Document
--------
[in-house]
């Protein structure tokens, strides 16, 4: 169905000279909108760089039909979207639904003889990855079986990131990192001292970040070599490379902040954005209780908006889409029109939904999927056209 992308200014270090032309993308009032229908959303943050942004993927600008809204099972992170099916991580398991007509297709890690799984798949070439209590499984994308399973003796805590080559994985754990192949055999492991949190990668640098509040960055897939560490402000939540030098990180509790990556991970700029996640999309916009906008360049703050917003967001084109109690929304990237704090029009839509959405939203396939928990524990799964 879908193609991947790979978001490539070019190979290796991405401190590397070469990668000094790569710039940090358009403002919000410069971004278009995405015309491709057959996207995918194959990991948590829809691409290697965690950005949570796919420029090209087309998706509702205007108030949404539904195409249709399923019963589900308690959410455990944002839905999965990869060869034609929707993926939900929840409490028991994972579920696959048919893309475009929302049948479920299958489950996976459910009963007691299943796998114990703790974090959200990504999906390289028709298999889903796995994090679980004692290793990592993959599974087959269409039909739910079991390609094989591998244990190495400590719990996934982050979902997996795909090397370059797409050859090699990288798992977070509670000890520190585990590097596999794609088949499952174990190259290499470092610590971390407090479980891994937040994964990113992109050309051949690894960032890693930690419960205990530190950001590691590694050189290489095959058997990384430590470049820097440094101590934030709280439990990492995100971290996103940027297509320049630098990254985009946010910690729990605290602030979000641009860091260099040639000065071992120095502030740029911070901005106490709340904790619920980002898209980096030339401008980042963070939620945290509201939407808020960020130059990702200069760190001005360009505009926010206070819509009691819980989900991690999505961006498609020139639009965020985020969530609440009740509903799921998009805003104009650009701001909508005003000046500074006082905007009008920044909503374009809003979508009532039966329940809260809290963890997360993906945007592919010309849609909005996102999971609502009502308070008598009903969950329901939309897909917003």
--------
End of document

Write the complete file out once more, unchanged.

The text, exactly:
[in-house]
């Protein structure tokens, strides 16, 4: 169905000279909108760089039909979207639904003889990855079986990131990192001292970040070599490379902040954005209780908006889409029109939904999927056209 992308200014270090032309993308009032229908959303943050942004993927600008809204099972992170099916991580398991007509297709890690799984798949070439209590499984994308399973003796805590080559994985754990192949055999492991949190990668640098509040960055897939560490402000939540030098990180509790990556991970700029996640999309916009906008360049703050917003967001084109109690929304990237704090029009839509959405939203396939928990524990799964 879908193609991947790979978001490539070019190979290796991405401190590397070469990668000094790569710039940090358009403002919000410069971004278009995405015309491709057959996207995918194959990991948590829809691409290697965690950005949570796919420029090209087309998706509702205007108030949404539904195409249709399923019963589900308690959410455990944002839905999965990869060869034609929707993926939900929840409490028991994972579920696959048919893309475009929302049948479920299958489950996976459910009963007691299943796998114990703790974090959200990504999906390289028709298999889903796995994090679980004692290793990592993959599974087959269409039909739910079991390609094989591998244990190495400590719990996934982050979902997996795909090397370059797409050859090699990288798992977070509670000890520190585990590097596999794609088949499952174990190259290499470092610590971390407090479980891994937040994964990113992109050309051949690894960032890693930690419960205990530190950001590691590694050189290489095959058997990384430590470049820097440094101590934030709280439990990492995100971290996103940027297509320049630098990254985009946010910690729990605290602030979000641009860091260099040639000065071992120095502030740029911070901005106490709340904790619920980002898209980096030339401008980042963070939620945290509201939407808020960020130059990702200069760190001005360009505009926010206070819509009691819980989900991690999505961006498609020139639009965020985020969530609440009740509903799921998009805003104009650009701001909508005003000046500074006082905007009008920044909503374009809003979508009532039966329940809260809290963890997360993906945007592919010309849609909005996102999971609502009502308070008598009903969950329901939309897909917003």